But even if you’re not a degenerate gambler, this extends to everything else in life. You won’t know what’s real until you go out and experience it. Although this story is of me fucking up, it also served as a very good foundation for improvements in my gambling. We could sit around all day and theorize this and that and be stuck in our ivory tower bullshit. We could have a victimized mindset where we are way too pessimistic than appropriate, or completely deluded and be way more optimistic than is appropriate (as was my case).
The only way to have the exact correct amount of enthusiasm is to motorboat your face into the teats of reality. The more nuanced shit you learn and experience, the more grounded in reality you become. The more grounded you become, the more content and happy you will be. Why? Because invariably your frustrations come from unrealistic expectations.
Do you ever wake up upset at the fact that you can’t time travel? If not, it’s because you’ve accepted it as reality, and it is OK that you never get to go back in time and fuck Hitler to death.
Do you ever get upset when someone doesn’t text you back? Do you ever get upset when you’re stuck in traffic? Do you ever get upset when something unfortunate happens? If yes, it is because you expect something that isn’t currently happening–you haven’t fully accepted reality. She’s either busy or not into you, accept it and move on. Traffic fucking happens–do you think it is realistic that you never get stuck in it, for the rest of your life? I know you don’t want bad shit to happen to you, but bad shit is going to happen to you.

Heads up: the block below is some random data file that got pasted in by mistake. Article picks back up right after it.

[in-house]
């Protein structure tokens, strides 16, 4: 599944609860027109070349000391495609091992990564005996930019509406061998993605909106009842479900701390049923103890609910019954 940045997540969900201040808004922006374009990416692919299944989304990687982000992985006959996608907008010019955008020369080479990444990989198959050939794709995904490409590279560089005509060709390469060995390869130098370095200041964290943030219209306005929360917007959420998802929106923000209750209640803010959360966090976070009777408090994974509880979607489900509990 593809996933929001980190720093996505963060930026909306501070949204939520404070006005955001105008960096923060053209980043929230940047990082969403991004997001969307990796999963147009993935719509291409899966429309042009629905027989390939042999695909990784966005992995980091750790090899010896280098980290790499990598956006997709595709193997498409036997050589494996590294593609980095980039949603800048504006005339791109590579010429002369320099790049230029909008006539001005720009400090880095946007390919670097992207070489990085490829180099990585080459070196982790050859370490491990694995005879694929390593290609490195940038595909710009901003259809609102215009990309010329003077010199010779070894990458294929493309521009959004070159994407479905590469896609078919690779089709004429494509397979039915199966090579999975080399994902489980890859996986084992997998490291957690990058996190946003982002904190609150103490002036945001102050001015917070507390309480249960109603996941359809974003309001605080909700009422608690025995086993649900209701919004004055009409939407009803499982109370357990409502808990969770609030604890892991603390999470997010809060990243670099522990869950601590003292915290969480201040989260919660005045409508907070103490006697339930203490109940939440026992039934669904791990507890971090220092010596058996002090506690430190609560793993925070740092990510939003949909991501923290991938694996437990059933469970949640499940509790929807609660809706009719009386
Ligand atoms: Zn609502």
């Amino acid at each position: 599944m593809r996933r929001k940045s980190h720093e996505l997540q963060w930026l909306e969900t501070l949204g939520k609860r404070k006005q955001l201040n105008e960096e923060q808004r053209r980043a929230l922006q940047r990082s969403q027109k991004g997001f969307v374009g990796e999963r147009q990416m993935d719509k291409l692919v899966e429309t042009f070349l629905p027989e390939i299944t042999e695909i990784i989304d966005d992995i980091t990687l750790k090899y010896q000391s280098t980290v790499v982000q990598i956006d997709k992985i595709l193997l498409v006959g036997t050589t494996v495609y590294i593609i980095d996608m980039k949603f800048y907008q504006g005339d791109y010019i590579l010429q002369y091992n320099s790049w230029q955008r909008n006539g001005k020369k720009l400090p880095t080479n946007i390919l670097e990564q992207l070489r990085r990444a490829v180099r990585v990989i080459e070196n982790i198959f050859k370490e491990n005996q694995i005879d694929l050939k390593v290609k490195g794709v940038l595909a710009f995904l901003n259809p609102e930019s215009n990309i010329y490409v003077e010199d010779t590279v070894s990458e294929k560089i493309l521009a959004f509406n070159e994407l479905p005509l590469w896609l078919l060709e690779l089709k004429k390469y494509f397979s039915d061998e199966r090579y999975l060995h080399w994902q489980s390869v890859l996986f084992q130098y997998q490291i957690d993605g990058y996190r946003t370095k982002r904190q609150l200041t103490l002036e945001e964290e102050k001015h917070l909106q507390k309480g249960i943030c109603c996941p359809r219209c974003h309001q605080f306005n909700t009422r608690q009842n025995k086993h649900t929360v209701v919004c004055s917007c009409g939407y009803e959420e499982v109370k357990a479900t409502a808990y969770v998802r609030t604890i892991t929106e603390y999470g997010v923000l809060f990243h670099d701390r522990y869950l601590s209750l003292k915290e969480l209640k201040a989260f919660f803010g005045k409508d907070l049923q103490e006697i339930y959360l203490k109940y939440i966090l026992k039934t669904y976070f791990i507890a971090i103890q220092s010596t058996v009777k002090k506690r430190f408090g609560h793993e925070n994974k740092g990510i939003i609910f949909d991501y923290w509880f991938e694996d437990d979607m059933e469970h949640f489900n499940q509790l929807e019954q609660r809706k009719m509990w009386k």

Reality is what it is. If you can change it, make an effort to change it, but accept your reality as it is now because worry and dwelling are self-inflicted pain. If you can’t change it, accept it fully and let it be.
“You may not be happy, but you will be at peace.” Eckhart told me this.
On the flip side, just as you can have unrealistically good expectations, you could have unrealistically bad expectations as well.
“Nobody’s ever done this before, so I can’t do it.”
“Everyone tells me I can’t do it, so I can’t do it.”
“This is going to take literally, not figuratively, forever.”
“I can’t talk to her, she’ll slap me.”
“If I buy this self-help course, I won’t be able to finish it and I’ll have wasted a bunch of money.”
Now you have a victim mindset, and you feel this self-inflicted pressure and pain purely because you conjured it up. The only way to know if you can or cannot do something is if you do it. Just because someone has not done something before does not mean it is impossible–in fact, it does not even mean it is difficult. It could be fucking easy as fuck. Think about it, let’s say you were asking someone for advice on doing something and they tell you to do this and that. You ask, “Have you done it before?” They promptly respond, “Nah, never.” Would you take the advice seriously then? Of course not. So why would you advise yourself on something you have little or no experience in? That’s equally retarded.
So if you were to ask me whether the glass is half empty or half full, my response would be: “it’s both; you’ve been talking about this Goddamn glass for years, are you gonna drink it? ‘Cause if not I’m going to drink it.”
Just be real.